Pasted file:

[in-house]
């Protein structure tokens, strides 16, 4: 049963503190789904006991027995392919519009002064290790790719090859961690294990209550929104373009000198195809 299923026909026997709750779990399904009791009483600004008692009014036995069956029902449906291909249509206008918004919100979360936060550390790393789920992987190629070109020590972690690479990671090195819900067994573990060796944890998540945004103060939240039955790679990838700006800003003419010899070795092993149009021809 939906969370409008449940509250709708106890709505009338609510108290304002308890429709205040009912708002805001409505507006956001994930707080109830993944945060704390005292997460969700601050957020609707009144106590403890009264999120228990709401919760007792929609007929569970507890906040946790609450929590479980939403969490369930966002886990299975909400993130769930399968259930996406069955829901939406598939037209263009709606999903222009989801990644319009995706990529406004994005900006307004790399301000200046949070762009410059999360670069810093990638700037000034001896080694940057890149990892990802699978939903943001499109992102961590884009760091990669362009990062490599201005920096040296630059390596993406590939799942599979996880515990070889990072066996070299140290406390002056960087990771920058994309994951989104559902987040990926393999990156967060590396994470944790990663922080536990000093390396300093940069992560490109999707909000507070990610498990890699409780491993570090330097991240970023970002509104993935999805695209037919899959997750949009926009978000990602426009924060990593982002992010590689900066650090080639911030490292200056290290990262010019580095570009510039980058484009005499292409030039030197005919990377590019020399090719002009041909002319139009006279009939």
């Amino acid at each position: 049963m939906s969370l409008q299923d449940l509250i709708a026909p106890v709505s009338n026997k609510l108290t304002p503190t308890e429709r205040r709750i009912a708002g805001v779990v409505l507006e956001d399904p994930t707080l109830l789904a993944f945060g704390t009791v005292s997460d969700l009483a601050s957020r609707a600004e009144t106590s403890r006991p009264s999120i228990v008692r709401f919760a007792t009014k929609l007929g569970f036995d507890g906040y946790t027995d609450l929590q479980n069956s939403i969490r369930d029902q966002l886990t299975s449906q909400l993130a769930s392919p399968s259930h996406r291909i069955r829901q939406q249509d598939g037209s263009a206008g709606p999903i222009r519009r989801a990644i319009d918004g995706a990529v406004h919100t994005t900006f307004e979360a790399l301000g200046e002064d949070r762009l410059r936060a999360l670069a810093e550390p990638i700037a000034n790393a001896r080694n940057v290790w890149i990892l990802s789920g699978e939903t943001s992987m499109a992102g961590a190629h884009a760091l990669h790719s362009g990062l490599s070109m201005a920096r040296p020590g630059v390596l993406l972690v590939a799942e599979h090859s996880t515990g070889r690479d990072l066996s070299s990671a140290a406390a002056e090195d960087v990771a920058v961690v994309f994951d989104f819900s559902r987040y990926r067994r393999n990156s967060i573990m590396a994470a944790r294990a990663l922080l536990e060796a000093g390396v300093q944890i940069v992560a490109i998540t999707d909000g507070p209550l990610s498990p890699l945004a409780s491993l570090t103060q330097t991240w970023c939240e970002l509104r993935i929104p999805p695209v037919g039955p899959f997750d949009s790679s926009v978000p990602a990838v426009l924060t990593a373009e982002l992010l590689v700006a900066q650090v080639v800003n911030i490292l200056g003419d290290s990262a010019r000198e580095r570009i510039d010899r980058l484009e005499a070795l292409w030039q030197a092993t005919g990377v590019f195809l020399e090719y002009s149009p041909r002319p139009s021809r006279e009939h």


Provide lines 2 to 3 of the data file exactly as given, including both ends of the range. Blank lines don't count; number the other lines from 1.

């Protein structure tokens, strides 16, 4: 049963503190789904006991027995392919519009002064290790790719090859961690294990209550929104373009000198195809 299923026909026997709750779990399904009791009483600004008692009014036995069956029902449906291909249509206008918004919100979360936060550390790393789920992987190629070109020590972690690479990671090195819900067994573990060796944890998540945004103060939240039955790679990838700006800003003419010899070795092993149009021809 939906969370409008449940509250709708106890709505009338609510108290304002308890429709205040009912708002805001409505507006956001994930707080109830993944945060704390005292997460969700601050957020609707009144106590403890009264999120228990709401919760007792929609007929569970507890906040946790609450929590479980939403969490369930966002886990299975909400993130769930399968259930996406069955829901939406598939037209263009709606999903222009989801990644319009995706990529406004994005900006307004790399301000200046949070762009410059999360670069810093990638700037000034001896080694940057890149990892990802699978939903943001499109992102961590884009760091990669362009990062490599201005920096040296630059390596993406590939799942599979996880515990070889990072066996070299140290406390002056960087990771920058994309994951989104559902987040990926393999990156967060590396994470944790990663922080536990000093390396300093940069992560490109999707909000507070990610498990890699409780491993570090330097991240970023970002509104993935999805695209037919899959997750949009926009978000990602426009924060990593982002992010590689900066650090080639911030490292200056290290990262010019580095570009510039980058484009005499292409030039030197005919990377590019020399090719002009041909002319139009006279009939």
């Amino acid at each position: 049963m939906s969370l409008q299923d449940l509250i709708a026909p106890v709505s009338n026997k609510l108290t304002p503190t308890e429709r205040r709750i009912a708002g805001v779990v409505l507006e956001d399904p994930t707080l109830l789904a993944f945060g704390t009791v005292s997460d969700l009483a601050s957020r609707a600004e009144t106590s403890r006991p009264s999120i228990v008692r709401f919760a007792t009014k929609l007929g569970f036995d507890g906040y946790t027995d609450l929590q479980n069956s939403i969490r369930d029902q966002l886990t299975s449906q909400l993130a769930s392919p399968s259930h996406r291909i069955r829901q939406q249509d598939g037209s263009a206008g709606p999903i222009r519009r989801a990644i319009d918004g995706a990529v406004h919100t994005t900006f307004e979360a790399l301000g200046e002064d949070r762009l410059r936060a999360l670069a810093e550390p990638i700037a000034n790393a001896r080694n940057v290790w890149i990892l990802s789920g699978e939903t943001s992987m499109a992102g961590a190629h884009a760091l990669h790719s362009g990062l490599s070109m201005a920096r040296p020590g630059v390596l993406l972690v590939a799942e599979h090859s996880t515990g070889r690479d990072l066996s070299s990671a140290a406390a002056e090195d960087v990771a920058v961690v994309f994951d989104f819900s559902r987040y990926r067994r393999n990156s967060i573990m590396a994470a944790r294990a990663l922080l536990e060796a000093g390396v300093q944890i940069v992560a490109i998540t999707d909000g507070p209550l990610s498990p890699l945004a409780s491993l570090t103060q330097t991240w970023c939240e970002l509104r993935i929104p999805p695209v037919g039955p899959f997750d949009s790679s926009v978000p990602a990838v426009l924060t990593a373009e982002l992010l590689v700006a900066q650090v080639v800003n911030i490292l200056g003419d290290s990262a010019r000198e580095r570009i510039d010899r980058l484009e005499a070795l292409w030039q030197a092993t005919g990377v590019f195809l020399e090719y002009s149009p041909r002319p139009s021809r006279e009939h």